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BofA Sees Far-Ranging Impact of New Chip Controls, Says ‘More to Come’

The new U.S. chip controls against China (see 2210070049 and 2211010042) mark a “major escalation” in the U.S.-China technology war and will likely have a significant effect on China’s technology capabilities, Bank of America said this week. The bank also warned that the controls, which are “more comprehensive and stricter than what we have seen in the past,” could ultimately open the “door to more sweeping restrictions in other domains like leading edge manufacturing.”

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The controls “jeopardize China's ambitions of technological advancement and self-reliance to the point of derailing China's progress even in realms where it is currently strong, such as datacenter and autonomous driving,” BofA said. The rule’s new U.S-persons restrictions may be “even more important” than the technology restrictions, the bank said, noting the semiconductor industry has “broad, precisely-calibrated, deep production processes.”

Reverse engineering this “complexity” can be difficult, BofA said, particularly because the "recipient needs to have the absorptive capacity which needs tacit knowledge, often requiring hundreds of personnel with decades of experience with testing, trial and error, and embedded knowledge." It said the new restrictions on U.S. persons "have made any transfer of technical knowhow almost impossible. China is possibly staring at a massive shortage of senior talent for years to come.” The Bureau of Industry and Security last month offered guidance on the new U.S.-persons restrictions, including more information on who the licensing requirements capture (see 2210310044).

BofA said it’s preparing for more U.S. controls along with a potential outbound investment screening regime, which the Biden administration is considering (see 2209140041 and 2210040025). “The change in intent and attitude of US policymakers makes us believe that there is more to come,” the bank said, adding “it does not seem far-fetched that the restrictions spill over to emerging technologies,” such as “brain computer interface, artificial intelligence (AI), quantum computing, intrusion software etc.”

BIS Undersecretary Alan Estevez last month said the agency isn’t done tightening its chip restrictions and will likely look to impose export controls on quantum information science items, biotechnologies, and AI software and algorithms (see 2210270047). The agency in October sought feedback on the possibility of controlling exports of brain computer interface technologies (see 2110250011), although it received pushback from tech companies and academics (see 2201100010 and 2205050019).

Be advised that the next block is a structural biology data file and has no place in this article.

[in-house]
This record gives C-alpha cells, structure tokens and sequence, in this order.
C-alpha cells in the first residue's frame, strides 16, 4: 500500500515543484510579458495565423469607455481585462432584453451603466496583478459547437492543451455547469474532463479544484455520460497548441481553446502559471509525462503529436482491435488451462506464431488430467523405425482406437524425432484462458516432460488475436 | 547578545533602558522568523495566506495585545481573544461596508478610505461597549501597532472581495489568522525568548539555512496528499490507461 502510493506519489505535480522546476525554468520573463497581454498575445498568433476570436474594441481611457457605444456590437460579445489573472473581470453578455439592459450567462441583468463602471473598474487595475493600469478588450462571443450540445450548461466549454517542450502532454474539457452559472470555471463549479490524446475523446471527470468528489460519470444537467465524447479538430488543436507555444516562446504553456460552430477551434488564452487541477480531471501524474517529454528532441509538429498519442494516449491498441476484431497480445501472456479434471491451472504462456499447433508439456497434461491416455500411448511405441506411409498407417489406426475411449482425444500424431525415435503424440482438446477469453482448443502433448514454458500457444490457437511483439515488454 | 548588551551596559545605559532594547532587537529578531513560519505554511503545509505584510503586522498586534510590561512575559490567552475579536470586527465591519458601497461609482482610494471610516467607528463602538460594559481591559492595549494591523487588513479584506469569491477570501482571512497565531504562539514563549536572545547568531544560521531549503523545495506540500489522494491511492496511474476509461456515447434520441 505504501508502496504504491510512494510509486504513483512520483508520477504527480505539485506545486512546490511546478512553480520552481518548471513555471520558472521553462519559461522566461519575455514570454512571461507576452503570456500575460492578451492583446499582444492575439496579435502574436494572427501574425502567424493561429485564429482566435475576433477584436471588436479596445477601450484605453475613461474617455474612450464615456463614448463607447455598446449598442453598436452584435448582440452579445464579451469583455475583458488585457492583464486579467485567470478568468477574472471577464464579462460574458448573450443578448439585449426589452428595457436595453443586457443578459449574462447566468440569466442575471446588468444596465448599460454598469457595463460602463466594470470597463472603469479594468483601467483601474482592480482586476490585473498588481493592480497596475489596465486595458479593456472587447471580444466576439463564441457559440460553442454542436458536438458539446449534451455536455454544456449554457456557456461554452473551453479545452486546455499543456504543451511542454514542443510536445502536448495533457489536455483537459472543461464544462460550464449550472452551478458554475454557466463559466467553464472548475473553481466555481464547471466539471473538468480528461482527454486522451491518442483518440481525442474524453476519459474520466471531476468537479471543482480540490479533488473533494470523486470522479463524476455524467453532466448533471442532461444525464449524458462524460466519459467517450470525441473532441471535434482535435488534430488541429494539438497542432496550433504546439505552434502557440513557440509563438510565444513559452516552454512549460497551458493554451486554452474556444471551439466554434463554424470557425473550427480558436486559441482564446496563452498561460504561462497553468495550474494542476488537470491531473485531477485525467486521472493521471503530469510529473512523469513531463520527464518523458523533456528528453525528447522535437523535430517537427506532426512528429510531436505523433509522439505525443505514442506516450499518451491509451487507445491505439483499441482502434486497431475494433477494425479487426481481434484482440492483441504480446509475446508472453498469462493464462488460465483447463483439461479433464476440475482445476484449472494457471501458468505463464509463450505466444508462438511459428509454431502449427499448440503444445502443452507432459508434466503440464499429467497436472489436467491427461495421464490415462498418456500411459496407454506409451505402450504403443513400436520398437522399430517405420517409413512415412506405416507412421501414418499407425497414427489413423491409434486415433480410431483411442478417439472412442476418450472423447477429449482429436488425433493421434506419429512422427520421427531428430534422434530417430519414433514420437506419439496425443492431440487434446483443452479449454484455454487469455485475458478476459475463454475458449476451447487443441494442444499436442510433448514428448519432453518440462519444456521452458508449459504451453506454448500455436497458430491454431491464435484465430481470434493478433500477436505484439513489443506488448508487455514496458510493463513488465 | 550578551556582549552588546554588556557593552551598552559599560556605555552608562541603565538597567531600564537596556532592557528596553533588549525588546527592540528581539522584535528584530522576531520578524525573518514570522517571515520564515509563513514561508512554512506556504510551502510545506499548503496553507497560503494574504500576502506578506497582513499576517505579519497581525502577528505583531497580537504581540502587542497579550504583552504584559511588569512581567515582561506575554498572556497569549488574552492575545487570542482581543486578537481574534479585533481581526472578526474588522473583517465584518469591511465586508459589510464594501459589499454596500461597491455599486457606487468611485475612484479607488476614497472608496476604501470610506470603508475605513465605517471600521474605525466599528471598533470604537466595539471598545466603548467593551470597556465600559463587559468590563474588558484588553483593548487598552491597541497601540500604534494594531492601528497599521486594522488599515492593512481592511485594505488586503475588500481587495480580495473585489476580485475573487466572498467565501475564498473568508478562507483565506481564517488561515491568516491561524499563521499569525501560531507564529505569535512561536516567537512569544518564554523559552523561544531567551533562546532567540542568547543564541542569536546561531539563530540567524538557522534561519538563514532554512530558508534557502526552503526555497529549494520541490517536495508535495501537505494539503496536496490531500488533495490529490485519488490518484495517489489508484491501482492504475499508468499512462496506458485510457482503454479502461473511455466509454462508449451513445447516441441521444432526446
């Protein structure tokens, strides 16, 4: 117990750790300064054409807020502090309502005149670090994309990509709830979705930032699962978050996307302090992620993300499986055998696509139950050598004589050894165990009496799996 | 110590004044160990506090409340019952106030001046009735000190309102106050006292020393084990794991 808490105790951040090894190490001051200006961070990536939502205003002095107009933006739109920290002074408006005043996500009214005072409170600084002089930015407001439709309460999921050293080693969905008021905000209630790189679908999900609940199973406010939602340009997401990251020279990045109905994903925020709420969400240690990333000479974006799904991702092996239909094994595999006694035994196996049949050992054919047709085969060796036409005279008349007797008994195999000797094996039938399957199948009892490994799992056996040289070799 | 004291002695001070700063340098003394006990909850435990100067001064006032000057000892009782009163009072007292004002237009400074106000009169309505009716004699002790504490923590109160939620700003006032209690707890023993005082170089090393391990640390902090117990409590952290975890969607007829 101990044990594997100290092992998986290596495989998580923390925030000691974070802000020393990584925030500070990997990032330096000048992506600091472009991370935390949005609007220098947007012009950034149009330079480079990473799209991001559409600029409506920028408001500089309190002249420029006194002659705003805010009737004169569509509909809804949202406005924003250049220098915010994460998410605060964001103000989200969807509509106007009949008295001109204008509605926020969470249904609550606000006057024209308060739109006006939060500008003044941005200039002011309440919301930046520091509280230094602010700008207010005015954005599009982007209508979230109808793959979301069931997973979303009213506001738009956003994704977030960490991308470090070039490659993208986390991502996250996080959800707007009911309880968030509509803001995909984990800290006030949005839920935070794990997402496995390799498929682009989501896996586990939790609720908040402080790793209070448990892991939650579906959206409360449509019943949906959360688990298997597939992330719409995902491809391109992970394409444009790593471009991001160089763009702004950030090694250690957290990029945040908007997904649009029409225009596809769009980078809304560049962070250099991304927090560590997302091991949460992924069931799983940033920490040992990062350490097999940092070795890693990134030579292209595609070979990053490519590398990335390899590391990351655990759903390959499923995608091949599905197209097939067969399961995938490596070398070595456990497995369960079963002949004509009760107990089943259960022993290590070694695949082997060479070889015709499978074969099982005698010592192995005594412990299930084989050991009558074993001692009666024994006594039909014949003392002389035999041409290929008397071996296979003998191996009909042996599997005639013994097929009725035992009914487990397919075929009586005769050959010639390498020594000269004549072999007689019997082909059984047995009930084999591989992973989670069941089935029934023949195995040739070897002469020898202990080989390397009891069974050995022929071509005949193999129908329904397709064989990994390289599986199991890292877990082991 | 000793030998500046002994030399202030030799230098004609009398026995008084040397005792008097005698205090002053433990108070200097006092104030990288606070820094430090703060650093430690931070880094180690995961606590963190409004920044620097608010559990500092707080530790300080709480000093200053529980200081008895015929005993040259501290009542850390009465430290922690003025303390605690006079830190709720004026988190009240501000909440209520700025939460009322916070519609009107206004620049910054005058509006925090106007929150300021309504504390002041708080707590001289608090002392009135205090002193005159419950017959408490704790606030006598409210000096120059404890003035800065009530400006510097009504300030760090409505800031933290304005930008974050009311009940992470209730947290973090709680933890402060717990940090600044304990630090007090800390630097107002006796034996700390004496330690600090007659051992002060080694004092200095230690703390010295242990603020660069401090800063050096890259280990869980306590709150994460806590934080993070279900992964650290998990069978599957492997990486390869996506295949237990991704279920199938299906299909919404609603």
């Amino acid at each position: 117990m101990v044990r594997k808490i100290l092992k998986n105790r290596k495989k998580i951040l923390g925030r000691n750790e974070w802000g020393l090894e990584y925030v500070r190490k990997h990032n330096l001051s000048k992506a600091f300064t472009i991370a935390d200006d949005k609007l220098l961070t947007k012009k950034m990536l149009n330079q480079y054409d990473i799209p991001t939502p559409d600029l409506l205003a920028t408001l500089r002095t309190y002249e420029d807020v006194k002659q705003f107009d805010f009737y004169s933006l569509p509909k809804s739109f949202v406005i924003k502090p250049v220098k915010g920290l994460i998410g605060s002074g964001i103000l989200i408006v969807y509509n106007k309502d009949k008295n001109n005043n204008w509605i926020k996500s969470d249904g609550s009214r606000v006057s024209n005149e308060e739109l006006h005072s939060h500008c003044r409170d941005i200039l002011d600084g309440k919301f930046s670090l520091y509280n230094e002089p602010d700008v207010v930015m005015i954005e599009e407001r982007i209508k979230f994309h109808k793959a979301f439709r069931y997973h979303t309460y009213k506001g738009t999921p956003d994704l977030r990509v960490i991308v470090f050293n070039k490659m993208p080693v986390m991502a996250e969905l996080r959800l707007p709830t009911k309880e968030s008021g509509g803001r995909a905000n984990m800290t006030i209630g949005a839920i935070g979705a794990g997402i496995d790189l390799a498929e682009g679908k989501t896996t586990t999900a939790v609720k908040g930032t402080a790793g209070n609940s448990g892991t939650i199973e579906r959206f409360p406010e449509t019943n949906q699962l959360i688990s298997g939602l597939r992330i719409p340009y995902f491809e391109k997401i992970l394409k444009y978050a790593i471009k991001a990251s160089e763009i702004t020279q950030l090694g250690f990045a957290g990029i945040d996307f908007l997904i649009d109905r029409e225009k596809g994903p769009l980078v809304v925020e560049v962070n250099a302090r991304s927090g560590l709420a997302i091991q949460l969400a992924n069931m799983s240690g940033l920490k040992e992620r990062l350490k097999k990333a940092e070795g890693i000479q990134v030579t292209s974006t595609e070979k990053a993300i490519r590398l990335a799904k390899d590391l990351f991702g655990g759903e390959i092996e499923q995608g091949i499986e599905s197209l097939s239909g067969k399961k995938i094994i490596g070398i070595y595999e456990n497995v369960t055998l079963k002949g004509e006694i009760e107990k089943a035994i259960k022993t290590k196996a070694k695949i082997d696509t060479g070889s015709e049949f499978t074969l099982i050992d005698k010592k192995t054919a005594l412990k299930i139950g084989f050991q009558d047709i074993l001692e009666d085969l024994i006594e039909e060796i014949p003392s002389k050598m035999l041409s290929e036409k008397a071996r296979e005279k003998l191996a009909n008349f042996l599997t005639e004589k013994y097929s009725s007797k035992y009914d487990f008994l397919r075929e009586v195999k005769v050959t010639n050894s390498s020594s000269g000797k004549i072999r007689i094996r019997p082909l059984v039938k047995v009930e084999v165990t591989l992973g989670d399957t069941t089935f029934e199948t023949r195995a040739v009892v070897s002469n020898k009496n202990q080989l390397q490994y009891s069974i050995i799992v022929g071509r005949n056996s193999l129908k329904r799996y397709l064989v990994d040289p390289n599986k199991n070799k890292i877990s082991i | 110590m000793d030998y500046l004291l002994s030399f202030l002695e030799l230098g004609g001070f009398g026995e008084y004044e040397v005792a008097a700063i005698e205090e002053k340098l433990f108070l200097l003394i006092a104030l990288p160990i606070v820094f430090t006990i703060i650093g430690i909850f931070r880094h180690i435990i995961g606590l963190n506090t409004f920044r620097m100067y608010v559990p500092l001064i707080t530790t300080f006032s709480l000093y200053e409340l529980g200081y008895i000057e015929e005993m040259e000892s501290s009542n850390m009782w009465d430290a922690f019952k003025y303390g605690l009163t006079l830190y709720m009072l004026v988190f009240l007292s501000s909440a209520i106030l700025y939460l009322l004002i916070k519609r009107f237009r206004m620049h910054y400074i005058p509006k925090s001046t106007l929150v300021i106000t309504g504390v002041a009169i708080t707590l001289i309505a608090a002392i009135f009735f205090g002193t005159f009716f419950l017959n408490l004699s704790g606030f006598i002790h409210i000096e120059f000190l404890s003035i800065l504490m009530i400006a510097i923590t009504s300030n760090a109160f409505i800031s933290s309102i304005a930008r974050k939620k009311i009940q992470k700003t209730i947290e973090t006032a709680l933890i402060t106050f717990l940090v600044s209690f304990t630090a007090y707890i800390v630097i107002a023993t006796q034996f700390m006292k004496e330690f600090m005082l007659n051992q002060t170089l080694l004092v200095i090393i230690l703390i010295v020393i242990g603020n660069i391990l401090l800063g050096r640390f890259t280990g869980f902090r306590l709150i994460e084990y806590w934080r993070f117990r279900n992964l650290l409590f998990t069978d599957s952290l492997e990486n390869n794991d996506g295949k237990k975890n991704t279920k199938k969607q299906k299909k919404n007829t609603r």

BofA said a number of Chinese chipmakers will suffer as a result of BIS’s new chip controls, including Semiconductor Manufacturing International Corporation (SMIC) and Yangtze Memory Technologies Corp., which was added last month to the Unverified List and could soon be placed on the Entity List if it doesn’t allow BIS to conduct an end-use check (see 2210070006). But while SMIC and YMTC are the “key and immediate losers of the new restrictions” -- as are “high-end semiconductor equipment and supercomputer CPU/GPU/AI chips” -- restrictions on chips used in smartphones, computers, consumer electronics and automotives are “more limited,” the bank said.

The controls also appear to have a more limited impact on European chip firms, the bank said. Those companies “see medium and long-term demand fundamentally unaffected, with production capacity in China substitutable by fabs located outside,” BofA said.

It added that companies in Asia, such as TSMC, Samsung and SK Hynix, will eventually “shift their future” capital expenditure plans to former China regions after their one-year BIS authorization expires, the bank said, and Japanese “front-end semiconductor capital equipment makers are likely to be impacted to the same degree as US peers.” Back-end Japanese companies “will be negatively impacted by the decline in semis output, given one of its earnings drivers is testing demand for cutting-edge logic semiconductors.”

While the U.S. industry is expecting retaliation from Beijing (see 2211040051), BofA views China’s options as limited, although the country could shift away from foreign brands to local ones, “clamping down the long-term demand for some US companies.” The bank said it “seems unlikely that China would retaliate by disrupting supply chains, particularly Apple's, given the synergistic relationship between the two.”

While some of the controls' impacts are clear, BofA said “things remain fluid” and BIS is still accepting public comments on the restrictions, which are due Dec. 12. The bank said it’s watching for additional U.S. guidance and whether BIS issues any additional exemptions, including for its U.S.-persons restrictions or any China-based facilities.